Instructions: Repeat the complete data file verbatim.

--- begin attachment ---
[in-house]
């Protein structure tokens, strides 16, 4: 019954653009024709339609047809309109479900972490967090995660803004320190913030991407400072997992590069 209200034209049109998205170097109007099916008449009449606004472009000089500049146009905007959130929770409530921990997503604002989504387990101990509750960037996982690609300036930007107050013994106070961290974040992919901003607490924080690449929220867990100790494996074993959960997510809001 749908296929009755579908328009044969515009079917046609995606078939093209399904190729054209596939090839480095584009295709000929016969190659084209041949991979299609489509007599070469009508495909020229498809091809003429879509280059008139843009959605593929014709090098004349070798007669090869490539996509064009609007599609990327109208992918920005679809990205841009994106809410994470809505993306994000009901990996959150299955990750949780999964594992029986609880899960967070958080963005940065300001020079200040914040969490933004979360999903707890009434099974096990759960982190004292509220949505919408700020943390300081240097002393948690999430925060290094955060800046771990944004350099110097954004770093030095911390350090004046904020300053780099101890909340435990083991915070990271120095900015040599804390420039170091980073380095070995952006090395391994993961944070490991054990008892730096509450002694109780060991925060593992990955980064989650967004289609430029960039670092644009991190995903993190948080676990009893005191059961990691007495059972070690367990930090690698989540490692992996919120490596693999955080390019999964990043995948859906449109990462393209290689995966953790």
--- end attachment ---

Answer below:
[in-house]
């Protein structure tokens, strides 16, 4: 019954653009024709339609047809309109479900972490967090995660803004320190913030991407400072997992590069 209200034209049109998205170097109007099916008449009449606004472009000089500049146009905007959130929770409530921990997503604002989504387990101990509750960037996982690609300036930007107050013994106070961290974040992919901003607490924080690449929220867990100790494996074993959960997510809001 749908296929009755579908328009044969515009079917046609995606078939093209399904190729054209596939090839480095584009295709000929016969190659084209041949991979299609489509007599070469009508495909020229498809091809003429879509280059008139843009959605593929014709090098004349070798007669090869490539996509064009609007599609990327109208992918920005679809990205841009994106809410994470809505993306994000009901990996959150299955990750949780999964594992029986609880899960967070958080963005940065300001020079200040914040969490933004979360999903707890009434099974096990759960982190004292509220949505919408700020943390300081240097002393948690999430925060290094955060800046771990944004350099110097954004770093030095911390350090004046904020300053780099101890909340435990083991915070990271120095900015040599804390420039170091980073380095070995952006090395391994993961944070490991054990008892730096509450002694109780060991925060593992990955980064989650967004289609430029960039670092644009991190995903993190948080676990009893005191059961990691007495059972070690367990930090690698989540490692992996919120490596693999955080390019999964990043995948859906449109990462393209290689995966953790």